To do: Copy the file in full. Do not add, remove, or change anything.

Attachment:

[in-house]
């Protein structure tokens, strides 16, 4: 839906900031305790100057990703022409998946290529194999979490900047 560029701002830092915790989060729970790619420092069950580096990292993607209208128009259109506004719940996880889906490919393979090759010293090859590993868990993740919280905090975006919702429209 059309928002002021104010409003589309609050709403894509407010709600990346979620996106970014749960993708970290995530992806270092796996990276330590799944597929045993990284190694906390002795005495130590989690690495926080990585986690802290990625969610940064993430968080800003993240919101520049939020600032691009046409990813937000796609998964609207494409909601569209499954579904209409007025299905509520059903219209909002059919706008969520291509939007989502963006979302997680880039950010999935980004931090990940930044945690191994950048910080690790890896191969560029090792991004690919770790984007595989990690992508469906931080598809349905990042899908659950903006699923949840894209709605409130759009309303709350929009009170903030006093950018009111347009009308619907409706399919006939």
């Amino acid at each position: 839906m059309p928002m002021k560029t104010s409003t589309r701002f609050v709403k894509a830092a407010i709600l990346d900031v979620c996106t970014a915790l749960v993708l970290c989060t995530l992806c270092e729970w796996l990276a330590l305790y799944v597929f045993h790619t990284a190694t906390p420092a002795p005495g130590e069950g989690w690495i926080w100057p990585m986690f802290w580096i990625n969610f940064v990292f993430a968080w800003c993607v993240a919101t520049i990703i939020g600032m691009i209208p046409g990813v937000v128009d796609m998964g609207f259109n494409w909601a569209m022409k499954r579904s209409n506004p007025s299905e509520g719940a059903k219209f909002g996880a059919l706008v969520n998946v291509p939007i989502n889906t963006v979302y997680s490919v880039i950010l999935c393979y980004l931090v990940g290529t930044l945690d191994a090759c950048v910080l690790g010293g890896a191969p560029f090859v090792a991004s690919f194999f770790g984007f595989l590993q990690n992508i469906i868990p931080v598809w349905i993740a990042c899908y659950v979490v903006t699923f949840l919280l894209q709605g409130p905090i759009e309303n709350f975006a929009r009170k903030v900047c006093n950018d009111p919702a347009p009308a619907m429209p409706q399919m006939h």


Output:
[in-house]
């Protein structure tokens, strides 16, 4: 839906900031305790100057990703022409998946290529194999979490900047 560029701002830092915790989060729970790619420092069950580096990292993607209208128009259109506004719940996880889906490919393979090759010293090859590993868990993740919280905090975006919702429209 059309928002002021104010409003589309609050709403894509407010709600990346979620996106970014749960993708970290995530992806270092796996990276330590799944597929045993990284190694906390002795005495130590989690690495926080990585986690802290990625969610940064993430968080800003993240919101520049939020600032691009046409990813937000796609998964609207494409909601569209499954579904209409007025299905509520059903219209909002059919706008969520291509939007989502963006979302997680880039950010999935980004931090990940930044945690191994950048910080690790890896191969560029090792991004690919770790984007595989990690992508469906931080598809349905990042899908659950903006699923949840894209709605409130759009309303709350929009009170903030006093950018009111347009009308619907409706399919006939």
């Amino acid at each position: 839906m059309p928002m002021k560029t104010s409003t589309r701002f609050v709403k894509a830092a407010i709600l990346d900031v979620c996106t970014a915790l749960v993708l970290c989060t995530l992806c270092e729970w796996l990276a330590l305790y799944v597929f045993h790619t990284a190694t906390p420092a002795p005495g130590e069950g989690w690495i926080w100057p990585m986690f802290w580096i990625n969610f940064v990292f993430a968080w800003c993607v993240a919101t520049i990703i939020g600032m691009i209208p046409g990813v937000v128009d796609m998964g609207f259109n494409w909601a569209m022409k499954r579904s209409n506004p007025s299905e509520g719940a059903k219209f909002g996880a059919l706008v969520n998946v291509p939007i989502n889906t963006v979302y997680s490919v880039i950010l999935c393979y980004l931090v990940g290529t930044l945690d191994a090759c950048v910080l690790g010293g890896a191969p560029f090859v090792a991004s690919f194999f770790g984007f595989l590993q990690n992508i469906i868990p931080v598809w349905i993740a990042c899908y659950v979490v903006t699923f949840l919280l894209q709605g409130p905090i759009e309303n709350f975006a929009r009170k903030v900047c006093n950018d009111p919702a347009p009308a619907m429209p409706q399919m006939h």